AAMI Announces Recipients of Annual Awards

The Association for the Advancement of Medical Instrumentation (AAMI), an organization that represents a diverse community of nearly 7,000 professionals who support the development, management, and use of safe and effective healthcare technology, has announced the winners of its annual awards that salute leaders and innovators in the field.

The winners will receive their awards at the AAMI 2015 Conference & Expo, which takes place June 5-8, 2015 in Denver, Colo.

"We are so proud and delighted to honor these individuals," says AAMI president Mary Logan. "Their dedication to healthcare technology is inspiring. Because of the contributions of our honorees, clinicians and other caregivers have better tools and resources to help patients. In the end, their efforts help to improve patient outcomes."

The awards and winners are:

The AAMI Foundation's Laufman-Greatbatch Award
Masakazu Tsuzuki, MD, PhD, Professor Emeritus, The University of Tokyo,
 Former President, Japanese Society of Medical Instrumentation 
 AAMI’s most prestigious award is named after two pioneers in the field—Harold Laufman, MD, and Wilson Greatbatch, PhD. It honors an individual or group that has made a unique and significant contribution to the advancement of healthcare technology and systems, service, patient care, or patient safety. Tsuzuki was selected for his contributions to the enhancement of patient care through technology, including establishing and chairing two study groups that created and published guidelines for Japanese healthcare facilities on issues associated with the use of surgical instruments and devices.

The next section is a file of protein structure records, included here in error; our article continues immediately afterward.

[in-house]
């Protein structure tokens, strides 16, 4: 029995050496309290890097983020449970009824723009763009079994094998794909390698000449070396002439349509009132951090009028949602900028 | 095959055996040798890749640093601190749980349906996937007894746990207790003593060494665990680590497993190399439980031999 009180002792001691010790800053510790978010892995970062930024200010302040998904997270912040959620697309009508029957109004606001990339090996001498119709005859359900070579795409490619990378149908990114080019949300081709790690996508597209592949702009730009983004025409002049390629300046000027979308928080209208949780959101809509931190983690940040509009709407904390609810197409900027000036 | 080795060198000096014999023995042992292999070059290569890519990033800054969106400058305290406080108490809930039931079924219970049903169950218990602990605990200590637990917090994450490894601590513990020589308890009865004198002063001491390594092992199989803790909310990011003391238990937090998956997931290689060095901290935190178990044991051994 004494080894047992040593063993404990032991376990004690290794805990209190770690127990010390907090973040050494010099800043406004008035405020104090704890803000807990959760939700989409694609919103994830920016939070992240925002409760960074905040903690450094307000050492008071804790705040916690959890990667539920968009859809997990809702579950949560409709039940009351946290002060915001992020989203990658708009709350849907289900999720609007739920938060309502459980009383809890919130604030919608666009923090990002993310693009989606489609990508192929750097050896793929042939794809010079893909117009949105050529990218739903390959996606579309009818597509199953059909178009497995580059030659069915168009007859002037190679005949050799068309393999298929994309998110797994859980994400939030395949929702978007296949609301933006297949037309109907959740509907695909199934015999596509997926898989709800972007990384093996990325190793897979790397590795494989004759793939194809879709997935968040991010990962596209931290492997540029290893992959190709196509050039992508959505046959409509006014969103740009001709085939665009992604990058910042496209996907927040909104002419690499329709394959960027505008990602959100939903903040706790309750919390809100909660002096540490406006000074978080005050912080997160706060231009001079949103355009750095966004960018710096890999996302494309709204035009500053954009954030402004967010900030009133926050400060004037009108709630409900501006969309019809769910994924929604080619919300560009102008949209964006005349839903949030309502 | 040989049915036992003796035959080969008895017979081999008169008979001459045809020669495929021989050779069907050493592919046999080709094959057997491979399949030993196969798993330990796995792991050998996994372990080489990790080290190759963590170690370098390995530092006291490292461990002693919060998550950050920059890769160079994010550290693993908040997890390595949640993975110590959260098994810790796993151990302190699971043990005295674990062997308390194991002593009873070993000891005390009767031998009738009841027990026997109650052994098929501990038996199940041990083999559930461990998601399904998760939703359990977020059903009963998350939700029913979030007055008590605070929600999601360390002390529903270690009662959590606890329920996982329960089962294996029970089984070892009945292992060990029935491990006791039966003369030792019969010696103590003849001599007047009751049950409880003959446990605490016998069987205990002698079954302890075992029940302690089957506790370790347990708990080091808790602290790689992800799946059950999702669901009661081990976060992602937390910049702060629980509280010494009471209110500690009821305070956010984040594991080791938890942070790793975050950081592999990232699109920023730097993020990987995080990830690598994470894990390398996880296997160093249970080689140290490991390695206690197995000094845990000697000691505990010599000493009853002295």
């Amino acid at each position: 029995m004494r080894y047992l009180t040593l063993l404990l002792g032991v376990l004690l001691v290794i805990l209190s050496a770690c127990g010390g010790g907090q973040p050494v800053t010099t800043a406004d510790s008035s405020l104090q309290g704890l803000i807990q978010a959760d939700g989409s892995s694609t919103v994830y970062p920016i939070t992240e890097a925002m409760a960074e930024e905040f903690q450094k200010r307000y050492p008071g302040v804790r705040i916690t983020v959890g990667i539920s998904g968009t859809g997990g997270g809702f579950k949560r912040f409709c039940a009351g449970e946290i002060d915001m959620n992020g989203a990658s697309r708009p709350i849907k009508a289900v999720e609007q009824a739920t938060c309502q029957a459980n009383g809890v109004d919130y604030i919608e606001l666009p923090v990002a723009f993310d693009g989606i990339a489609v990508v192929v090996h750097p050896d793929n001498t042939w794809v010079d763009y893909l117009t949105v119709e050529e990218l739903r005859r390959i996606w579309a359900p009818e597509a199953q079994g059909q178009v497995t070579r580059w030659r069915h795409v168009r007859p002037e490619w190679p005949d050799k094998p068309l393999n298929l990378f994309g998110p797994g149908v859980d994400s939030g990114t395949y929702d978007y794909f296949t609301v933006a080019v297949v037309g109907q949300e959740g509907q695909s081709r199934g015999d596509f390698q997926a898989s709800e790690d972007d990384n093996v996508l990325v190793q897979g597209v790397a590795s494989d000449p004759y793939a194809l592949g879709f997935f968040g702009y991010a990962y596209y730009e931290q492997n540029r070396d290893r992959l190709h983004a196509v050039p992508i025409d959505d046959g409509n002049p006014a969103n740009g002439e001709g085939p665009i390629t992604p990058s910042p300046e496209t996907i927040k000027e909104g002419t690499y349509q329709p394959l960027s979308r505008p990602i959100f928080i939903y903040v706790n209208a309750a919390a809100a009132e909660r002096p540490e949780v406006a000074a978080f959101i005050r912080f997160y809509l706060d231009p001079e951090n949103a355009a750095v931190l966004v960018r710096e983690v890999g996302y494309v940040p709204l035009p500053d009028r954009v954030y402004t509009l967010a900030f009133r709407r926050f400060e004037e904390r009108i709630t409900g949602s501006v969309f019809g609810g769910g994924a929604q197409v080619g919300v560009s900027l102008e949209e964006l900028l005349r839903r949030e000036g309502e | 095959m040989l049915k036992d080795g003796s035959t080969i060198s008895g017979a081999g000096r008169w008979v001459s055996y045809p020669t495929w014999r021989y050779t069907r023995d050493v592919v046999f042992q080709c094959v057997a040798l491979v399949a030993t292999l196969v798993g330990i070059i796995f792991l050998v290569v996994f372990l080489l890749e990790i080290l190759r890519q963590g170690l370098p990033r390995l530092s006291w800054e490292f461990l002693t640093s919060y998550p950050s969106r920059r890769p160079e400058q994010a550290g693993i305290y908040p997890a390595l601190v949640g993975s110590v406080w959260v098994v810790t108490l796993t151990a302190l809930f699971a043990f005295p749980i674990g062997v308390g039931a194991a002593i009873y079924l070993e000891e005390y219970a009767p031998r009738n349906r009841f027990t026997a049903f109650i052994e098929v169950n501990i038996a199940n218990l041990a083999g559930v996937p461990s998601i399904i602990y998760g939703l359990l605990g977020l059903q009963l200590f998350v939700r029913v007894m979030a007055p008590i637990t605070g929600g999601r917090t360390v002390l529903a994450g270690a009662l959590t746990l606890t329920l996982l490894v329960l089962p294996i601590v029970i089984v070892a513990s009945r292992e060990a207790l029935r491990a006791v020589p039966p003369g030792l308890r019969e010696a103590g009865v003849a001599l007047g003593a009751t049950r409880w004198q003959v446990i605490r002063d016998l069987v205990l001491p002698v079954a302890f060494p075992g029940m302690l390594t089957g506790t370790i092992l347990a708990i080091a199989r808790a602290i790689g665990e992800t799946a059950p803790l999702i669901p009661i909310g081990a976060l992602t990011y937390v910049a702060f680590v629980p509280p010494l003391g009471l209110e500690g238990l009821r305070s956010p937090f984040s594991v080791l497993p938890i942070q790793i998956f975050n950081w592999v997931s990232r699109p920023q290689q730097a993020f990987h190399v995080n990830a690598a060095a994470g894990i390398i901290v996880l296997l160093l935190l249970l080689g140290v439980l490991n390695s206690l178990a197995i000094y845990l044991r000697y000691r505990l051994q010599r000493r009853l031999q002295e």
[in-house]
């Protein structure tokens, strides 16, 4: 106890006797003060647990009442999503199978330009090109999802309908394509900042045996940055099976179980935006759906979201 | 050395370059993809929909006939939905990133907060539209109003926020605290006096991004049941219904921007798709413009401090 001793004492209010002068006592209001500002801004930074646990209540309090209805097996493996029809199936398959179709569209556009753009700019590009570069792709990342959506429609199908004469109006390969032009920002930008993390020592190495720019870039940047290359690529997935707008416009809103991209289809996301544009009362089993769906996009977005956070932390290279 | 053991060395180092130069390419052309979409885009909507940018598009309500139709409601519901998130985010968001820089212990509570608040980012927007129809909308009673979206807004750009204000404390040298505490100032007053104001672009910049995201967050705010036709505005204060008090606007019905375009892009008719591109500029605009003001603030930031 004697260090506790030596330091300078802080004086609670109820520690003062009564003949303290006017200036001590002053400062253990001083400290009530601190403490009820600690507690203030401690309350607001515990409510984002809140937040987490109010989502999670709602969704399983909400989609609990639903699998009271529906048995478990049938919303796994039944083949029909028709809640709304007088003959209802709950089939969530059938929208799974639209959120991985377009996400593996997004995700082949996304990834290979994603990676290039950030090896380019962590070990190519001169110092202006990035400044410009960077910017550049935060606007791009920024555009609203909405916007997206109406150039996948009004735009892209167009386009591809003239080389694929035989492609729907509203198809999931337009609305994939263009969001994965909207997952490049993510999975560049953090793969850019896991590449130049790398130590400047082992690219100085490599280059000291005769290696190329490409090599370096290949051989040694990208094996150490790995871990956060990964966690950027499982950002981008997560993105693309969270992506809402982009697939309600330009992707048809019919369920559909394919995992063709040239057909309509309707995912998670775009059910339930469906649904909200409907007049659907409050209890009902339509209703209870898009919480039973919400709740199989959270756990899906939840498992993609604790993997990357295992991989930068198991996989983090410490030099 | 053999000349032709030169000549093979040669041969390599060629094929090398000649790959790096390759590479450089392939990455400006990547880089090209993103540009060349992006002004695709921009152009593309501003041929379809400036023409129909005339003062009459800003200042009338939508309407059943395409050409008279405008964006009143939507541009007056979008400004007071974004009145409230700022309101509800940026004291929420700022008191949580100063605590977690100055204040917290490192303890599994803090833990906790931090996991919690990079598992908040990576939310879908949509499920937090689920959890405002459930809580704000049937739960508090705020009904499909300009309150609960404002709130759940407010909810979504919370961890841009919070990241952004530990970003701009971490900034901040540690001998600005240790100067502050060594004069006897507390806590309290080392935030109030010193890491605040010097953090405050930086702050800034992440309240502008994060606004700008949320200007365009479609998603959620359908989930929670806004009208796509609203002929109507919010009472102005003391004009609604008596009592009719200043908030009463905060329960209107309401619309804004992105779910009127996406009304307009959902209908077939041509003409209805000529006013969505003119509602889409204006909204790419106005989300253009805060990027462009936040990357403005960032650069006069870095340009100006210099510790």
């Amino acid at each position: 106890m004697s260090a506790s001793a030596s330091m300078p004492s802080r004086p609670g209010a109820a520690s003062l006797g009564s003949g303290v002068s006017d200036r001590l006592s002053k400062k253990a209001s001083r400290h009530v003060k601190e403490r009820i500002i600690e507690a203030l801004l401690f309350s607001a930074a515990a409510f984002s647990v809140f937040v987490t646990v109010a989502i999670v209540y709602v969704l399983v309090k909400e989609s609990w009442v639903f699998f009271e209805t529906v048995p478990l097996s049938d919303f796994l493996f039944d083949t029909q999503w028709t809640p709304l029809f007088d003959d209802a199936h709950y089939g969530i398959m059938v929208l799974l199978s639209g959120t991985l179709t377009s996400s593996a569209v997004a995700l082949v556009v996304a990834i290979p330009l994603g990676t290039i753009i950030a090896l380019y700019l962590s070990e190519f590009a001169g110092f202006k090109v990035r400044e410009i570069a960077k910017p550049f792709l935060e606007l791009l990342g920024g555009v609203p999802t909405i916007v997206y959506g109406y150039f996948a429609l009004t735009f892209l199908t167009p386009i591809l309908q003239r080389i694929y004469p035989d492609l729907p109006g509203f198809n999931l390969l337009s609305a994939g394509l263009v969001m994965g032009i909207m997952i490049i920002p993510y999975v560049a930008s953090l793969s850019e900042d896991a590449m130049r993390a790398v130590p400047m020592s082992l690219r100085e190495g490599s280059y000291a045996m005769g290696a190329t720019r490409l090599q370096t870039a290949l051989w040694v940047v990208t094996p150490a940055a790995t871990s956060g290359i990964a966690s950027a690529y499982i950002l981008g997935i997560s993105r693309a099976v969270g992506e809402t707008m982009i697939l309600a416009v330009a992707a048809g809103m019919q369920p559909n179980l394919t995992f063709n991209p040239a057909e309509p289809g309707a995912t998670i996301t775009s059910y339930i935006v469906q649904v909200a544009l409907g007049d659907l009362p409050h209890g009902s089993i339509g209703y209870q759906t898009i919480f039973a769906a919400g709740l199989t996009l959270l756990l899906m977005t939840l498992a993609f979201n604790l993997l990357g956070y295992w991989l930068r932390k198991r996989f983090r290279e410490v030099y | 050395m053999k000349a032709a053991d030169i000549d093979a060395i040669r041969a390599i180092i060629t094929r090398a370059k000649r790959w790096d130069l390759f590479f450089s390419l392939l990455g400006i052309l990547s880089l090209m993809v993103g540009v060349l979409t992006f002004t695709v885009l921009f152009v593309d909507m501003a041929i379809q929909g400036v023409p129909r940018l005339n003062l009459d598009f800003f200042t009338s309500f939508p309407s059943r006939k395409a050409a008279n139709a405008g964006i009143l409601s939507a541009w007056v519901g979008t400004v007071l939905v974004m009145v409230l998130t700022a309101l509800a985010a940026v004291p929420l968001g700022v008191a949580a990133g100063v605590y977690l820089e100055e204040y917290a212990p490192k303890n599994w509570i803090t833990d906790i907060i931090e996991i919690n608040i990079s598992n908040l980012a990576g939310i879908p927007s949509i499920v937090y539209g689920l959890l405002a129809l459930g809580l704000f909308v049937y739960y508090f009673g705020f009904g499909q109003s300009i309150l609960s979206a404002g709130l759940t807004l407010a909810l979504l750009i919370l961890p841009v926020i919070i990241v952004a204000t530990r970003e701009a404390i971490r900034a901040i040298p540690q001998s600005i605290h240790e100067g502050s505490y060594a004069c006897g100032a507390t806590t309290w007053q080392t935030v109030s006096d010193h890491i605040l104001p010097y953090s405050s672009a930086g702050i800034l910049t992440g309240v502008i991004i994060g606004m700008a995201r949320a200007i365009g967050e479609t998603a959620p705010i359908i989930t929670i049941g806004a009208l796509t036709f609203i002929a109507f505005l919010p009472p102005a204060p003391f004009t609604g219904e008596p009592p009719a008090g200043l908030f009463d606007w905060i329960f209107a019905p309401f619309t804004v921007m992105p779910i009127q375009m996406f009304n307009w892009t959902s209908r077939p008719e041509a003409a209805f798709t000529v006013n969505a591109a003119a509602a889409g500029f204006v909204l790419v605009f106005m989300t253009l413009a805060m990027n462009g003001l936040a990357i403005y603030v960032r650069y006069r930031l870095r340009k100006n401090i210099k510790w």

The AAMI Foundation & ACCE's Robert L. Morris Humanitarian Award
Robyn W. Frick, CCE, Clinical Engineer at Eastern Maine Medical Center in Bangor, ME.
This award—honoring the late humanitarian Robert Morris—recognizes individuals or organizations whose humanitarian efforts have applied healthcare technology to improving global human conditions. Frick has spent decades travelling around the world to educate biomedical equipment technicians (BMETs) in underserved nations.

The AAMI Foundation & Institute for Technology in Health Care's Clinical Solution Award
Texas Children's Hospital Alarm Management Team in Houston
 This award honors a healthcare technology professional or group that has applied innovative clinical engineering practices or principles to solve a significant patient care problem or challenge. Partnering with Medical Informatics, Corp., a provider of clinical decision support technology, Texas Children’s developed an alarm dashboard that provided a patient-level analytics platform to help make decisions about individual alarm settings.

AAMI & Becton Dickinson's Patient Safety Award